INSURANCE BRIEFS

INSURANCE BRIEFS

BLUE CROSS OF MEMPHIS

AGREES TO PAY REFUNDSBlue Cross-Blue Shield of Memphis has agreed to pay $440,000 following an investigation into allegations of improper billing of customers, the Tennessee attorney general's office said.

More than 1,600 customers eligible for refunds will receive notices in the mail, which they must fill out and return.

Blue Cross-Blue Shield agreed to the settlement without admitting any wrongdoing.

The company, operating through Memphis Hospital Services & Surgical Association Inc. and Southern Health Plan Inc., was accused of improperly figuring the amount of copayments owed by customers filing medical claims.

Those customers are eligible for total refunds of $385,000, the state said. Blue Cross-Blue Shield also has agreed to pay attorney fees and make donations to local charities selected by the attorney general's office.

Those donations will cover refunds under $20.

IOWANS SUE BLUE CROSS

OVER CO-PAYMENT PLAN

DES MOINES, Iowa - A group of southeast Iowans has sued Blue Cross and Blue Shield of Iowa over the insurer's billing practices.

According to the lawsuit filed in North Lee County District Court, Robert J. McConnell, Rebecca Hand, Rae J. Cooper, Jim Bleything, Wade Erickson and Charlie Newman claimed they pay more for the medical services they receive then the insurer leads them to believe.

The six people have filed the case on behalf of several groups including self-employed workers, government workers and members of the Iowa Farm Bureau Federation.

Under a co-payment agreement with Blue Cross and Blue Shield, they are required to pay a percentage of their medical expenses - usually 20 percent. The lawsuit claims they pay a percentage of the billed amount instead of a percentage of the actual expense of the care they receive.

IASD Health Services Corp., the parent of the Iowa Blues, declined to comment on specifics of the suit.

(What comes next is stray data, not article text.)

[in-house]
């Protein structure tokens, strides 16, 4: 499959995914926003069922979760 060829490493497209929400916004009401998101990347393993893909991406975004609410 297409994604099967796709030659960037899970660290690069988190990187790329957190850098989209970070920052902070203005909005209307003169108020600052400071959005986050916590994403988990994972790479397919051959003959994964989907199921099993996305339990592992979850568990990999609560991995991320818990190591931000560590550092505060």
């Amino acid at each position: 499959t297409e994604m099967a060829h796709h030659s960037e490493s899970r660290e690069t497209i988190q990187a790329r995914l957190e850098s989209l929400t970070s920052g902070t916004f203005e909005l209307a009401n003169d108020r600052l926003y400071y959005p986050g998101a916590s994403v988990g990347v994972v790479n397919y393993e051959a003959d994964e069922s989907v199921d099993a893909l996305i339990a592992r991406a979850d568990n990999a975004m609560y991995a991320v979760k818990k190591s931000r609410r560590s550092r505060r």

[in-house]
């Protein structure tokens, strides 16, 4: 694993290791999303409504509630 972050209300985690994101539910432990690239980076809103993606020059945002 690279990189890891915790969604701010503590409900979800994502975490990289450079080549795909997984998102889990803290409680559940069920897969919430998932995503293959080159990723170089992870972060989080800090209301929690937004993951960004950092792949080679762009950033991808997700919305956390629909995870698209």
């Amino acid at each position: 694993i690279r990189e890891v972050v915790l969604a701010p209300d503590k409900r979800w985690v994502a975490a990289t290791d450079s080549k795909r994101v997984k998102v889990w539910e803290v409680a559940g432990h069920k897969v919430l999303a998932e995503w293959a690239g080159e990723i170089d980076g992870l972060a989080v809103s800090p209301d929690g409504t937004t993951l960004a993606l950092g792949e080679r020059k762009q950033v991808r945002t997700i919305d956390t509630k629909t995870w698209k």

CONN. TO PROBE INSURERS

ON MATERNITY BENEFITS

HARTFORD, Conn. - Connecticut health insurers that rush mothers and newborns out of hospitals within hours of delivery may soon face legislation requiring them to pay for longer stays, a state official said.

Attorney General Richard Blumenthal said he was investigating the maternity coverage provided by 68 health-care insurers providing coverage to Connecticut residents.

He has sent a questionnaire to all 68 companies on their coverage rules and said that, depending on the results, he may press for new laws governing maternity insurance.

Along with asking about time limits, the survey seeks information ranging

from insurers' policies for routine, Cesarean and premature childbirth to any incentives or disincentives involved in the number of medically necessary extensions.

MD. RATING PROPOSAL

CRITICIZED BY NAII

DES PLAINES, Ill. - The National Association of Independent Insurers has labeled as "gerrymandering" a recommendation by a Maryland governor's

commission that insurance rating territories in Baltimore be altered in a manner that will lower premiums only for African-Americans.

The recommendation would require the insurance commissioner to "reduce the correlation between the racial composition of rating territories used by insurance companies and automobile insurance costs" and to lessen "the impact of territorial rating practices on African- Americans."